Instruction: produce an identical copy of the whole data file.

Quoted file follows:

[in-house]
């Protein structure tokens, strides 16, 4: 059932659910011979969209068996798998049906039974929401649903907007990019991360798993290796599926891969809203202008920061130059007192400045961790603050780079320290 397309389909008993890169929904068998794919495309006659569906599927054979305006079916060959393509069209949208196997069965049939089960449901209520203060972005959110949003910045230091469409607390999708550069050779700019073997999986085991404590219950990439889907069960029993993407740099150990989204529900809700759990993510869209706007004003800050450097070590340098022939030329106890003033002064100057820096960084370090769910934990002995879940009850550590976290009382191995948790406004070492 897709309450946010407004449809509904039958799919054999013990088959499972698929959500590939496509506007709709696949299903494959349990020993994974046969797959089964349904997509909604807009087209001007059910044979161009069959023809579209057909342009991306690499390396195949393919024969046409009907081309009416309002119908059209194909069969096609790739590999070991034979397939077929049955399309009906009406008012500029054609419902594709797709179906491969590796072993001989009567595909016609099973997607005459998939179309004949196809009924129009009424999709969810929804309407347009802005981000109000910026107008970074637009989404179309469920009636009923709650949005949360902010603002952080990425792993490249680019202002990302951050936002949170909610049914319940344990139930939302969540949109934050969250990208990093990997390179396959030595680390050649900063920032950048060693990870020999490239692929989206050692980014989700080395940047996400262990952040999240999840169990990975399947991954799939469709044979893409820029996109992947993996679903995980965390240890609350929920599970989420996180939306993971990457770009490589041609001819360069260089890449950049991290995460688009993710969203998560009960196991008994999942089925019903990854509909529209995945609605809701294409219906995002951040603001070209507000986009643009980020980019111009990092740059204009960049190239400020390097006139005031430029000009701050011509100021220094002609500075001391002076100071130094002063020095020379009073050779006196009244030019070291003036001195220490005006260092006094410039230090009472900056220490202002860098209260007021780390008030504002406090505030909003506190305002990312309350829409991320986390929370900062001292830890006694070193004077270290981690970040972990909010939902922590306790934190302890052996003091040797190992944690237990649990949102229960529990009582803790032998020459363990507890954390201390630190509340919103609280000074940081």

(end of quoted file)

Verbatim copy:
[in-house]
């Protein structure tokens, strides 16, 4: 059932659910011979969209068996798998049906039974929401649903907007990019991360798993290796599926891969809203202008920061130059007192400045961790603050780079320290 397309389909008993890169929904068998794919495309006659569906599927054979305006079916060959393509069209949208196997069965049939089960449901209520203060972005959110949003910045230091469409607390999708550069050779700019073997999986085991404590219950990439889907069960029993993407740099150990989204529900809700759990993510869209706007004003800050450097070590340098022939030329106890003033002064100057820096960084370090769910934990002995879940009850550590976290009382191995948790406004070492 897709309450946010407004449809509904039958799919054999013990088959499972698929959500590939496509506007709709696949299903494959349990020993994974046969797959089964349904997509909604807009087209001007059910044979161009069959023809579209057909342009991306690499390396195949393919024969046409009907081309009416309002119908059209194909069969096609790739590999070991034979397939077929049955399309009906009406008012500029054609419902594709797709179906491969590796072993001989009567595909016609099973997607005459998939179309004949196809009924129009009424999709969810929804309407347009802005981000109000910026107008970074637009989404179309469920009636009923709650949005949360902010603002952080990425792993490249680019202002990302951050936002949170909610049914319940344990139930939302969540949109934050969250990208990093990997390179396959030595680390050649900063920032950048060693990870020999490239692929989206050692980014989700080395940047996400262990952040999240999840169990990975399947991954799939469709044979893409820029996109992947993996679903995980965390240890609350929920599970989420996180939306993971990457770009490589041609001819360069260089890449950049991290995460688009993710969203998560009960196991008994999942089925019903990854509909529209995945609605809701294409219906995002951040603001070209507000986009643009980020980019111009990092740059204009960049190239400020390097006139005031430029000009701050011509100021220094002609500075001391002076100071130094002063020095020379009073050779006196009244030019070291003036001195220490005006260092006094410039230090009472900056220490202002860098209260007021780390008030504002406090505030909003506190305002990312309350829409991320986390929370900062001292830890006694070193004077270290981690970040972990909010939902922590306790934190302890052996003091040797190992944690237990649990949102229960529990009582803790032998020459363990507890954390201390630190509340919103609280000074940081």